We are not born with our values. They are shaped by the social environment. By changing our perception of what is normal and acceptable, politics alters our minds as much as our circumstances. Free, universal health provision, for example, tends to reinforce intrinsic values. Shutting the poor out of healthcare normalises inequality, reinforcing extrinsic values. The sharp rightward shift which began with Margaret Thatcher and persisted under Blair and Brown, all of whose governments emphasised the virtues of competition, the market and financial success, has changed our values. The British Social Attitudes survey, for example, shows a sharp fall over this period in public support for policies which redistribute wealth and opportunity(2).
This shift has been reinforced by advertising and the media. The media’s fascination with power politics, its rich lists, its catalogues of the 100 most powerful, influential, intelligent or beautiful people, its obsessive promotion of celebrity, fashion, fast cars, expensive holidays: all these inculcate extrinsic values. By generating feelings of insecurity and inadequacy - which means reducing self-acceptance - they also suppress intrinsic goals.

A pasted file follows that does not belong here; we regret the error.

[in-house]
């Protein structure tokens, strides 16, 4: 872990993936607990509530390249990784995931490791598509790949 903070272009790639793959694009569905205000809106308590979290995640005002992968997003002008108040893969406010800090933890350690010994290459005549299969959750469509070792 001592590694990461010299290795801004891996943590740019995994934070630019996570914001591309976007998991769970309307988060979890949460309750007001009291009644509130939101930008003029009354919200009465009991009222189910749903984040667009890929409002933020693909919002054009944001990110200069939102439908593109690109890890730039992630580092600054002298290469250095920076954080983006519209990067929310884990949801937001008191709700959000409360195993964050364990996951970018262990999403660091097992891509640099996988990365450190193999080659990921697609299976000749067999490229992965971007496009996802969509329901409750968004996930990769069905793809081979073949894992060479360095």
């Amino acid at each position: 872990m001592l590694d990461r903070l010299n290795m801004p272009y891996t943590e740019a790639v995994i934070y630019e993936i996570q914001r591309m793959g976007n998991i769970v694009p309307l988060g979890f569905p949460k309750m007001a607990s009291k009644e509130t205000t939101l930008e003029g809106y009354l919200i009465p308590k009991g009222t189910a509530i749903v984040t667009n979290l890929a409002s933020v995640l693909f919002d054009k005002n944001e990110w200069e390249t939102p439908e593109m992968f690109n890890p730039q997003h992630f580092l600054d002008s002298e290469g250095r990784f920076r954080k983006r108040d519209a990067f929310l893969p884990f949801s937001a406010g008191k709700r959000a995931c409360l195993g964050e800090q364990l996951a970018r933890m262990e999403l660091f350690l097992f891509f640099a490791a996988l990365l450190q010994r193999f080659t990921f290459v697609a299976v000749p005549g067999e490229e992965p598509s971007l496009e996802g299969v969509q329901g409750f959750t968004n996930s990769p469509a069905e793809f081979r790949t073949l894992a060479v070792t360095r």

Advertisers, who employ large numbers of psychologists, are well aware of this. Crompton quotes Guy Murphy, global planning director for the marketing company JWT. Marketers, Murphy says, “should see themselves as trying to manipulate culture; being social engineers, not brand managers; manipulating cultural forces, not brand impressions”(3). The more they foster extrinsic values, the easier it is to sell their products.
Rightwing politicians have also, instinctively, understood the importance of values in changing the political map. Margaret Thatcher famously remarked that “economics are the method; the object is to change the heart and soul.”(4) Conservatives in the United States generally avoid debating facts and figures. Instead they frame issues in ways that both appeal to and reinforce extrinsic values. Every year, through mechanisms that are rarely visible and seldom discussed, the space in which progressive ideas can flourish shrinks a little more. The progressive response to this trend has been disastrous.
Instead of confronting the shift in values, we have sought to adapt to it. Once-progressive political parties have tried to appease altered public attitudes: think of all those New Labour appeals to Middle England, which was often just a code for self-interest. In doing so they endorse and legitimise extrinsic values. Many greens and social justice campaigners have also tried to reach people by appealing to self-interest: explaining how, for example, relieving poverty in the developing world will build a market for British products, or suggesting that, by buying a hybrid car, you can impress your friends and enhance your social status. This tactic also strengthens extrinsic values, making future campaigns even less likely to succeed. Green consumerism has been a catastrophic mistake.
SOURCE: the whole awesome article is here-->
came to my attention via lj community: powerswitch